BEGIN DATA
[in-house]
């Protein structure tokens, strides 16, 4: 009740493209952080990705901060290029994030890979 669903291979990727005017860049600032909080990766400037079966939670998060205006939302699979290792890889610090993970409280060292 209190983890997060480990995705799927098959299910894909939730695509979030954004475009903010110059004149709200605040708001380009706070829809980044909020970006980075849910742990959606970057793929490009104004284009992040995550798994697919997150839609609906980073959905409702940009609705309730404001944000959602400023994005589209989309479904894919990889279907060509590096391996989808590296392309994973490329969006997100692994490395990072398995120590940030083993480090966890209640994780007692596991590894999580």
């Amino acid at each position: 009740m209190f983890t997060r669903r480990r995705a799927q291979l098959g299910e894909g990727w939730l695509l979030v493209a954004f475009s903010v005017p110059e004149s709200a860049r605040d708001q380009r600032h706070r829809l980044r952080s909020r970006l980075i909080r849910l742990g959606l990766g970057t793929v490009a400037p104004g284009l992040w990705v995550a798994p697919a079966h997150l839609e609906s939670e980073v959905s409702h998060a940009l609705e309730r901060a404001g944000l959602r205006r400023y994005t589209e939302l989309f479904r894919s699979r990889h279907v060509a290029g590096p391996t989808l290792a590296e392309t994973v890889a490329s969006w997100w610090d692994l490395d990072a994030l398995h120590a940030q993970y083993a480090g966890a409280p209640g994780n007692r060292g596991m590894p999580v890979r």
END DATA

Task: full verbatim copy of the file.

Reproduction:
[in-house]
């Protein structure tokens, strides 16, 4: 009740493209952080990705901060290029994030890979 669903291979990727005017860049600032909080990766400037079966939670998060205006939302699979290792890889610090993970409280060292 209190983890997060480990995705799927098959299910894909939730695509979030954004475009903010110059004149709200605040708001380009706070829809980044909020970006980075849910742990959606970057793929490009104004284009992040995550798994697919997150839609609906980073959905409702940009609705309730404001944000959602400023994005589209989309479904894919990889279907060509590096391996989808590296392309994973490329969006997100692994490395990072398995120590940030083993480090966890209640994780007692596991590894999580």
């Amino acid at each position: 009740m209190f983890t997060r669903r480990r995705a799927q291979l098959g299910e894909g990727w939730l695509l979030v493209a954004f475009s903010v005017p110059e004149s709200a860049r605040d708001q380009r600032h706070r829809l980044r952080s909020r970006l980075i909080r849910l742990g959606l990766g970057t793929v490009a400037p104004g284009l992040w990705v995550a798994p697919a079966h997150l839609e609906s939670e980073v959905s409702h998060a940009l609705e309730r901060a404001g944000l959602r205006r400023y994005t589209e939302l989309f479904r894919s699979r990889h279907v060509a290029g590096p391996t989808l290792a590296e392309t994973v890889a490329s969006w997100w610090d692994l490395d990072a994030l398995h120590a940030q993970y083993a480090g966890a409280p209640g994780n007692r060292g596991m590894p999580v890979r």